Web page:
The area encompassing the Baltimore County park called Lake Roland was part of an 18th century land grant from Lord Baltimore to several Maryland families. The reservoir that is now the centerpiece of the park was formed much later in the 1850’s as a water source for the City of Baltimore and is also called Lake Roland.

In the 1940’s the land surrounding the lake was consolidated by Baltimore City to form Robert E. Lee Memorial Park, with its 450 acres of woodland, wetlands, serpentine barrens, rare plants and rocky plateaus. In 1992, most of the park was declared a National Historic District — the Lake Roland Historic District — in recognition of its many historic elements, including the Greek Revival pump house, the dam and structures from the Susquehanna & Baltimore Railroad (later, the Northern Central Railroad).


Looking north from the western bluff of “dogwalkers’ peninsula” in the Park toward the main body of Lake Roland. Photo courtesy Baltimore County Public Library.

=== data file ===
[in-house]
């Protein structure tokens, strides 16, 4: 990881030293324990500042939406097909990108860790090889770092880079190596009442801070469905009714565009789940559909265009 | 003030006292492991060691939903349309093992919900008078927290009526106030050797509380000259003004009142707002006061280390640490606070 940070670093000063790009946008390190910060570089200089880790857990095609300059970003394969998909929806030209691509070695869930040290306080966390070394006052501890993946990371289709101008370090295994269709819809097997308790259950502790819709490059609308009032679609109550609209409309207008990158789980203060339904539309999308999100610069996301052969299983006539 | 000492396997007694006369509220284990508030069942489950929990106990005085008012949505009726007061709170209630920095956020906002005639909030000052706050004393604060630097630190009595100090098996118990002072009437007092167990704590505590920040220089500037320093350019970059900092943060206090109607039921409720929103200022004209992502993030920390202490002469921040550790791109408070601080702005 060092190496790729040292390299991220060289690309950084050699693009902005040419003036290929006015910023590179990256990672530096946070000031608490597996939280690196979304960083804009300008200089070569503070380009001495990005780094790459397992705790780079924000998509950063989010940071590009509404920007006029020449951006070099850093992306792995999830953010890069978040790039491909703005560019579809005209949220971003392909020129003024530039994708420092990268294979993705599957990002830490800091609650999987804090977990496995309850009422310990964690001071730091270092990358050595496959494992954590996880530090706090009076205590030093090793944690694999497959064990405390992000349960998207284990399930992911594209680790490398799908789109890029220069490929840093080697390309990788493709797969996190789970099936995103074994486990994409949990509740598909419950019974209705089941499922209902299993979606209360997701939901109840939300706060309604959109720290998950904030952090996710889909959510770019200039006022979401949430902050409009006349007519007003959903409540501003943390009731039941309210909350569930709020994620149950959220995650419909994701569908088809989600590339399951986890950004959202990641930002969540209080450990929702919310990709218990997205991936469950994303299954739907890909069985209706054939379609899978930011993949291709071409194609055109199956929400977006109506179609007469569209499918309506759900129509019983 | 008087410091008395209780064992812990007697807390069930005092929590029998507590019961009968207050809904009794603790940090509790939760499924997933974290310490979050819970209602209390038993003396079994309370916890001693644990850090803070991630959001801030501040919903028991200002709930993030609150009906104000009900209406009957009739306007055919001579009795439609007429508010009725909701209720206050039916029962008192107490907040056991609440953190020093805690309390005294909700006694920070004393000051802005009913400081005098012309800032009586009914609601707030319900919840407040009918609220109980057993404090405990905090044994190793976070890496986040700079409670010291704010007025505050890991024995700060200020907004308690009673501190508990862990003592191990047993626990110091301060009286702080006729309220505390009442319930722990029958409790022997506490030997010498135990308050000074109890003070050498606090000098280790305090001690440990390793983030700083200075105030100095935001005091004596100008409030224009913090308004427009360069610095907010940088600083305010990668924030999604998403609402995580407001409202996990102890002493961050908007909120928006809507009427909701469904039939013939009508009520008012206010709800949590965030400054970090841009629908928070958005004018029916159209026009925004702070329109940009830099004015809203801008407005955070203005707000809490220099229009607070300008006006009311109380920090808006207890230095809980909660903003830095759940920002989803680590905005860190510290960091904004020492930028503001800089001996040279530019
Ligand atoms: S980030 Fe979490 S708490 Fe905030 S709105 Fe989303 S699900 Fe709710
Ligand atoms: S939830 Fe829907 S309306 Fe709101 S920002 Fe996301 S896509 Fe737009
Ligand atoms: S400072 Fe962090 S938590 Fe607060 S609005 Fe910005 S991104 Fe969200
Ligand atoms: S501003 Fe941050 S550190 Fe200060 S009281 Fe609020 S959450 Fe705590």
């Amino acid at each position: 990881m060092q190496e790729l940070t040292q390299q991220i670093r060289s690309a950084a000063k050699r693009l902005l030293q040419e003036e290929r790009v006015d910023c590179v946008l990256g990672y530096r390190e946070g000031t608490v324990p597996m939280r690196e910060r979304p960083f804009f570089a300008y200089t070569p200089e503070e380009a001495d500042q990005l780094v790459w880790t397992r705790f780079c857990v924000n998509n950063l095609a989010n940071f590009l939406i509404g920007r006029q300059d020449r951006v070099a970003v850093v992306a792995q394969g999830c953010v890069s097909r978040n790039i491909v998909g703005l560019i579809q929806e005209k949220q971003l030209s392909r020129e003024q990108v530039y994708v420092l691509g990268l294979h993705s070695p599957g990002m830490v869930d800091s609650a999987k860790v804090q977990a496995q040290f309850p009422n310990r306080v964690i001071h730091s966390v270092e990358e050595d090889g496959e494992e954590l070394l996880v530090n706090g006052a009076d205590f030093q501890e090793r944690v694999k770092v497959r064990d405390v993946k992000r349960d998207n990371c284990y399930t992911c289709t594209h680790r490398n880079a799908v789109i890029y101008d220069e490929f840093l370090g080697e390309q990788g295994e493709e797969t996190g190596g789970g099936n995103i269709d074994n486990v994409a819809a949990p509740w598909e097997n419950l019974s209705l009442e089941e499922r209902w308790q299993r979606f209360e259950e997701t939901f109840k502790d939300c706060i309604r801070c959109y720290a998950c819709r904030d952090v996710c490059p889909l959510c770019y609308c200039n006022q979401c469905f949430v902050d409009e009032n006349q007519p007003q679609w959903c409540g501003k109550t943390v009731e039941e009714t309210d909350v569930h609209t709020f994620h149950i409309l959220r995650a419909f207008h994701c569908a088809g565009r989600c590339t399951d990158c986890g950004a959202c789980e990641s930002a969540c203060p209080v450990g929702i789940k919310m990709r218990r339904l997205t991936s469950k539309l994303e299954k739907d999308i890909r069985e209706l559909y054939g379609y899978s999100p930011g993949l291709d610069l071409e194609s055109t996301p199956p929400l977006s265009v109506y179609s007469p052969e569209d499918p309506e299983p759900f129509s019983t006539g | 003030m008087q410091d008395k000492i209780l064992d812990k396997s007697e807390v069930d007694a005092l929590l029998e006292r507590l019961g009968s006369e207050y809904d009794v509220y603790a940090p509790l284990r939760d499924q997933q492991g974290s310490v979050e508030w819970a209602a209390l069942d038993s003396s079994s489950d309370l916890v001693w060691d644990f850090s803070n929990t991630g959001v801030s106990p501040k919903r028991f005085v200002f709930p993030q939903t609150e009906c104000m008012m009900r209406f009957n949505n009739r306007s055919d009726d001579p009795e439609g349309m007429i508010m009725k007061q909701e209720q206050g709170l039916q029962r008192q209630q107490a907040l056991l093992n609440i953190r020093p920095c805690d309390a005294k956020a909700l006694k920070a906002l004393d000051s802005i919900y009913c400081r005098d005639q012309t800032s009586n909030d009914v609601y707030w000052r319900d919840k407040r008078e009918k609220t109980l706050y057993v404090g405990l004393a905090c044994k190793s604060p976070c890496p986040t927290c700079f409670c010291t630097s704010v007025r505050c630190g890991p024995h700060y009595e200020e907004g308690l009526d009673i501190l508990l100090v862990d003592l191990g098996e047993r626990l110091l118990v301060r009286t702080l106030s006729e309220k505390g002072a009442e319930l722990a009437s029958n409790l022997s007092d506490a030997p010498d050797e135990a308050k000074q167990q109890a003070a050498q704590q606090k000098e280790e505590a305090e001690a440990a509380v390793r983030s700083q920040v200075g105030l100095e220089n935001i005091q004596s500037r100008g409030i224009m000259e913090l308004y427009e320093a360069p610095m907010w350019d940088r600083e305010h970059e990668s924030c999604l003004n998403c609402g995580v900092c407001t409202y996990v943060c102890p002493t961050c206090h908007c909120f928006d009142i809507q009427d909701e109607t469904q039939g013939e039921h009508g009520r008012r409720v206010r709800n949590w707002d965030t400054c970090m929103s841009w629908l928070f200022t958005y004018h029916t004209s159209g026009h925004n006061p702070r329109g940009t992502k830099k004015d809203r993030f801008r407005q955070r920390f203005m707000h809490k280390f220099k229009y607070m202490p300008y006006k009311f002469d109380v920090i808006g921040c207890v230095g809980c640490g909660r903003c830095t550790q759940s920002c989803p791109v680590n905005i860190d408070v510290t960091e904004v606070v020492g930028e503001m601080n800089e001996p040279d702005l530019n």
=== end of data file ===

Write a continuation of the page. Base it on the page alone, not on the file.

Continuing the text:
The former Northern Central Railway (NCR) line in the foreground is now used by the Baltimore area Light Rail system (having been relaid). The line to the left is the Greenspring branch of the NCR, which was also used by the Western Maryland Rail Road (WMRR) to connect trains to its station at Owings Mills. This branch trackage, despite falling into disuse decades ago, is still extant, if overgrown, running from near this vantage point about a mile around the western shore of the lake before petering out. Of the station building shown here, there is now barely a trace. The Relay House, or Hollins Station, at Lake Roland is pictured in a Sun rotogravure section reprinted in the 1950s. Lake Roland is at back with bridge at right. The station, which served the Greenspring branch of the Northern Central Railway, was closed in 1926 and destroyed by fire in 1933.

Hollins Station site, c. 1950s

Hollins Station site, c. 1950s